So, on the one hand, yes, the Sunnis fight the Shiites.

On the Sunni side:
The Global Jihad organizations, ISIS, The Military Councils, The Tribes’ Rebels, (it is not clear if they cooperate and coordinate their military activities)

On the Shiite side:
The Iraqi SWAT Units, including the police, and maybe some Iraqi Shiite militias

But the picture is much more complicated because at the same time, the fighting is between Sunnis and….Sunnis.

On one Sunni side:
The Global Jihad organizations, ISIS, The Tribes’ Rebels, and The Military Councils

On the other Sunni side:
The Awakening Movement (Sahwa) and, the Sons of Iraq/The New Awakening movement

In order to understand the complex reality, you must understand the current interests of the primary Sunni players involved.

ISIS
Al-Qaeda’s goal is to establish a global Islamic Caliphate which will be based upon the strict extreme implementation of the Islamic religious codex – the Shari’ah.

In recent years Al-Qaeda has seized control of substantial areas of countries including Yemen, Somalia, Syria and North Africa.

ISIS – Al-Qaeda’s branch in Iraq, has gained control in portions of western Iraq.

ISIS has also gained control over some areas of Syria. In the past year ISIS has taken over villages and towns in Syria — including in the city of Aleppo (in western Syria) where it has created local governmental systems based on its extreme version of Sharia’h, it has also created bases of terror in these areas. The war in Syria provides ISIS the opportunity to also extend its tentacles into the eastern Syrian districts of Dir Al-Zur and Al-Hasakah. ISIS’ encroachment into Syria has put it on a collision track with the major Syrian rebel groups, including Jabhat al-Nusrah, the Al-Qaeda branch in Syria, and the Kurdish Militias. Over the past few weeks fierce fighting between ISIS and the Syrian rebels has taken place in different areas resulting in massive losses on both sides. According to a source evaluated as reliable, more than 1,000 militants have been killed in these battles, among them more than 250 ISIS militants. As a result, ISIS has lost control over some of its strongholds in Syria including areas within the city of Aleppo.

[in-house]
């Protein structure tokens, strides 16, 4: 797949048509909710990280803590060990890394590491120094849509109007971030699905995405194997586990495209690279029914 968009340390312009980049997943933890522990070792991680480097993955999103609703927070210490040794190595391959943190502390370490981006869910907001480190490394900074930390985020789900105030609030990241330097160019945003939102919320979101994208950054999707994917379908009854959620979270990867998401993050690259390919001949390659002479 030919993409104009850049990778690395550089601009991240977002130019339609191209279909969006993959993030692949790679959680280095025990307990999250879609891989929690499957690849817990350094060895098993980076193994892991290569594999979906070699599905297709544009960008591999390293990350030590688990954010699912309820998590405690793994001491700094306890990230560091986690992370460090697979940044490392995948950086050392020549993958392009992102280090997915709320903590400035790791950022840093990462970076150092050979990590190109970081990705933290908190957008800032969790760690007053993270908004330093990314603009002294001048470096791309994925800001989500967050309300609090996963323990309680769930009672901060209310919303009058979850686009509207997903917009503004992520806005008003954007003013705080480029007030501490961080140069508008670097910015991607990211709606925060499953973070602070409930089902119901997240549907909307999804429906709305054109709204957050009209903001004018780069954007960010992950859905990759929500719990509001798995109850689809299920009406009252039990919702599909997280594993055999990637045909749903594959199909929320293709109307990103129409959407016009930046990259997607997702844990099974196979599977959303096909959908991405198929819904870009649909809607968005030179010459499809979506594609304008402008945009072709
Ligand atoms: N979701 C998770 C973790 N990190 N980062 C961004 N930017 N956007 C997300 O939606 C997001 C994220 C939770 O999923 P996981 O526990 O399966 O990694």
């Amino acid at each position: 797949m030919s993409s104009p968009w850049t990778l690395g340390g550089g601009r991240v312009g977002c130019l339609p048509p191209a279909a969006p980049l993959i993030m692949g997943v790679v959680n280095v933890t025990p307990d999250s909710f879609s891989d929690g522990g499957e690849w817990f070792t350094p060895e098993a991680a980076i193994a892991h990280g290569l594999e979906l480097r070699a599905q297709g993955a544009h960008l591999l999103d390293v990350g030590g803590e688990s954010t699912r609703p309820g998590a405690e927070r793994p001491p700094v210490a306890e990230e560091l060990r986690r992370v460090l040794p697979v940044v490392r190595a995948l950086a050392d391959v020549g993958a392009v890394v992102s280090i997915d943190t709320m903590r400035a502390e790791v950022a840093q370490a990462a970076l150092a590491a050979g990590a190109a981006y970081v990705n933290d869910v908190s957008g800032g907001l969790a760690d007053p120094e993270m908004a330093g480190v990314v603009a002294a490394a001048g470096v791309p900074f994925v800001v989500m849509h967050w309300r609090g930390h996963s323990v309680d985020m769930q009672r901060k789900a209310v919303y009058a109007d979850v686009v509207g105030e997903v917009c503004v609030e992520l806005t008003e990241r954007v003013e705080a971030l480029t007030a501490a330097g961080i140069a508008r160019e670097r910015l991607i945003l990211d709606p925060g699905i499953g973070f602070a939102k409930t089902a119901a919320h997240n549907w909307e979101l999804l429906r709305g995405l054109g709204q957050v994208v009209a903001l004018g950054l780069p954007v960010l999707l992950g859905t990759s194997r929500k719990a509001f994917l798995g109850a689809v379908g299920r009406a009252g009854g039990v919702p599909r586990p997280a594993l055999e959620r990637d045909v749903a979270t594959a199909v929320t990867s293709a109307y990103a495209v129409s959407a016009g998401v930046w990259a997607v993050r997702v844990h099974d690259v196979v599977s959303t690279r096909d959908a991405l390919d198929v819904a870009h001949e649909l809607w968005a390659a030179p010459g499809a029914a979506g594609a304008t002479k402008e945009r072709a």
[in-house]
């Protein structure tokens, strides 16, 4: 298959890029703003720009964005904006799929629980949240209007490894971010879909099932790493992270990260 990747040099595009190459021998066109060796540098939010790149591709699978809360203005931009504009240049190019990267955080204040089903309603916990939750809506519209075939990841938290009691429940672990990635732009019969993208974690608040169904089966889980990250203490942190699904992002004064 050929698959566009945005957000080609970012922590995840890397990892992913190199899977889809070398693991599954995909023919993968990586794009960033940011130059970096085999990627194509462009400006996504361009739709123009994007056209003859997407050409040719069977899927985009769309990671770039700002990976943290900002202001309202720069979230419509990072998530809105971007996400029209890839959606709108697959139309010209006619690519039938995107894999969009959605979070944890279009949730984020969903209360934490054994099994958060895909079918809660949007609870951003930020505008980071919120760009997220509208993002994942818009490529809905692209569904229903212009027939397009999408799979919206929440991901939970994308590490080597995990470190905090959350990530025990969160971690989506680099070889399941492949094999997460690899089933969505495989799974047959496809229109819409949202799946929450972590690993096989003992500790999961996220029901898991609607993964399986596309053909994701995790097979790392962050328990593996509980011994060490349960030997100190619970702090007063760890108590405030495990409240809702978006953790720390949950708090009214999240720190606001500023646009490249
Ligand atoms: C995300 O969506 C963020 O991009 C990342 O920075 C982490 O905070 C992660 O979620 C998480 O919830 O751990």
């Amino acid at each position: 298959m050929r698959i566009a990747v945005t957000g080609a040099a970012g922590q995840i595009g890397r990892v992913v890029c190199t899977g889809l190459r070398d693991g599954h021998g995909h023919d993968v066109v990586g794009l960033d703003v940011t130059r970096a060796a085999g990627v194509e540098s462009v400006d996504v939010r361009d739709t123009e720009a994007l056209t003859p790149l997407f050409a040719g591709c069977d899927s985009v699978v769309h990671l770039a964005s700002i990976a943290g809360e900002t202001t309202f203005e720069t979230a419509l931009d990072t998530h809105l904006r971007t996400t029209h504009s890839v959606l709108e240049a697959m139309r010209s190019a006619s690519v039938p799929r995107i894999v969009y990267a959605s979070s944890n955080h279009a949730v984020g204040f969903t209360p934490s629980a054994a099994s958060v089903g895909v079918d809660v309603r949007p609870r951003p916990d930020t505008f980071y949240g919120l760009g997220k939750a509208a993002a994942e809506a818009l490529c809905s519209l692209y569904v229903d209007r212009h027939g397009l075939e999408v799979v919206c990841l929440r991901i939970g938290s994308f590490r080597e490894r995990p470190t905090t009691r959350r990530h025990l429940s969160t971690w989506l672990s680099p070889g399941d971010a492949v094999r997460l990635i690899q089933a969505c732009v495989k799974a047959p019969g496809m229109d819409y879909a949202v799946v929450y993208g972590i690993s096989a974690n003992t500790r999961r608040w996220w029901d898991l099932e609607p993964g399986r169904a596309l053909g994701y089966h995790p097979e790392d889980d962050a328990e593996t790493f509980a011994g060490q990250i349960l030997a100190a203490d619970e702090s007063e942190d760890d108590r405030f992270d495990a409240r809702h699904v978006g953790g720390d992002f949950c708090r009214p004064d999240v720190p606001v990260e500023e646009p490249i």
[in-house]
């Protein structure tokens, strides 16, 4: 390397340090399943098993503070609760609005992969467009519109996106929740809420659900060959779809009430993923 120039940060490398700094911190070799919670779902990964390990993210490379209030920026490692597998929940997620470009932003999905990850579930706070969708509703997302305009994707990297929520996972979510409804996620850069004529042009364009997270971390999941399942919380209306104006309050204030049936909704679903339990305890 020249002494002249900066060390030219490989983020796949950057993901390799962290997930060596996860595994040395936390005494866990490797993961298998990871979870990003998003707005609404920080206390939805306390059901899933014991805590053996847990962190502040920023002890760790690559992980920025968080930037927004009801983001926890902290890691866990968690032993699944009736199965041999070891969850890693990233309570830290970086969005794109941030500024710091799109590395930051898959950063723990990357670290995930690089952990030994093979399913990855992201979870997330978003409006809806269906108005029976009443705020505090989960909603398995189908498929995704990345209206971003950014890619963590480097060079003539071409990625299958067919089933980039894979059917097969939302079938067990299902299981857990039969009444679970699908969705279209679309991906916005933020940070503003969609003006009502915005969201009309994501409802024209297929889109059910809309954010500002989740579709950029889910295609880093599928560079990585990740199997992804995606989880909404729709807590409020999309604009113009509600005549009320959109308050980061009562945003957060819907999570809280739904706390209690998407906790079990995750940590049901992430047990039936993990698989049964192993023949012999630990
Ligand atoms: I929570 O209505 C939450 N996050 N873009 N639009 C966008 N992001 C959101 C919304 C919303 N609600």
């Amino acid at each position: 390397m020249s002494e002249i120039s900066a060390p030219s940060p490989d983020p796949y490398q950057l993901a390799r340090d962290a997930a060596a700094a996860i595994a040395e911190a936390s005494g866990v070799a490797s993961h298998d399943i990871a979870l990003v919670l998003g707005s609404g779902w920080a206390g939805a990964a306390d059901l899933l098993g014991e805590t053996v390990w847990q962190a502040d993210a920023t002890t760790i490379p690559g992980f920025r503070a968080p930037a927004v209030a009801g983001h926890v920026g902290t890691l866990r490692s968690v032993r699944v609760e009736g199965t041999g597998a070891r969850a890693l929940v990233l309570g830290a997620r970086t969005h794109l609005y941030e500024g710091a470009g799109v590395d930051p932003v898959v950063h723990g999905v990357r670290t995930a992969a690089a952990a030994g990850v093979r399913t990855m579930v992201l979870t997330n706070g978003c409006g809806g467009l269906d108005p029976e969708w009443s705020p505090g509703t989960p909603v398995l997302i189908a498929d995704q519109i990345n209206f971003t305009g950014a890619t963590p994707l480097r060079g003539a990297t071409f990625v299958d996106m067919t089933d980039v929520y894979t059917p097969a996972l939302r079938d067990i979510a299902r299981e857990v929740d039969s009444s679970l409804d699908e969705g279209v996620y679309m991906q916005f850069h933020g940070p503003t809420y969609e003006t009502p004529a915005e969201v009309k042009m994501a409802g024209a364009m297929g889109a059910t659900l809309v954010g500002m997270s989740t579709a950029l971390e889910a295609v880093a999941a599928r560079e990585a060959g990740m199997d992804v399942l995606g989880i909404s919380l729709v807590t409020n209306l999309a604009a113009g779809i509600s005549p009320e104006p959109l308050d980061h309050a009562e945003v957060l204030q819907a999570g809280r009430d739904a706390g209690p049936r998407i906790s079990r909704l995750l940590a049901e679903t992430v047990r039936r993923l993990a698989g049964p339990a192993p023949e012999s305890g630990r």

The Sunni Tribes in Iraq
Both ISIS and the Sunni tribes are hostile to the Iraqi government. Yet, the major Sunni tribes in the Al-Anbar Province, The Popular Movement and The Sons of Iraq /The New Awakening Movement militias fight ISIS. Why?
Most Iraqis do not share Al-Qaeda’s radical ideology; they do not want Iraq turning into an Al-Qaeda-style Islamic Emirate.

The tribes’ leaders are concerned that ISIS’ growing influence reduces their political and economic power. And their concern is warranted because ISIS has already taken control over the economic activities and income sources like extortion fees, taxation of goods, gas stations, etc. in some areas of Iraq.

ISIS’ militants come from different places – Algeria, Egypt, Libya, Yemen, and so on. However, most of ISIS’ militants are Iraqi and from the local Sunni tribes. The leaders of the tribes are concerned that if ISIS’ influence expands it will result in the disintegration of the tribal societal structure.

The tribes’ leaders are concerned that if ISIS takes over the Al-Anbar Province they will take revenge on the tribes for their role in fighting ISIS during the US occupation of Iraq.

What is the situation on the ground at the time that this report was written?

As of now some 400 people — many of them civilians – have been killed in the clashes.

Clashes continue in some locations in the cities Al-Fallujah and Al-Ramadi. Reportedly, Iraqi forces have restored control over the area of Al-Khalidiya Peninsula, located fifteen miles east of Al-Ramadi.

According to accumulating reports some 140,000 Iraqis have fled Al Anbar.

It seems that the clashes have not significantly spilled over into other parts of the Al-Anbar Province.

The Sunni forces fighting ISIS have demanded the Iraqi government not send military forces into the cities, but rather leave the task of expelling ISIS to them. Indeed, as of now, the Iraqi government has complied with their demand and has not sent military forces into the cities to restore order.

Not sending in the army serves the Iraqi Government because sending military forces into the cities may: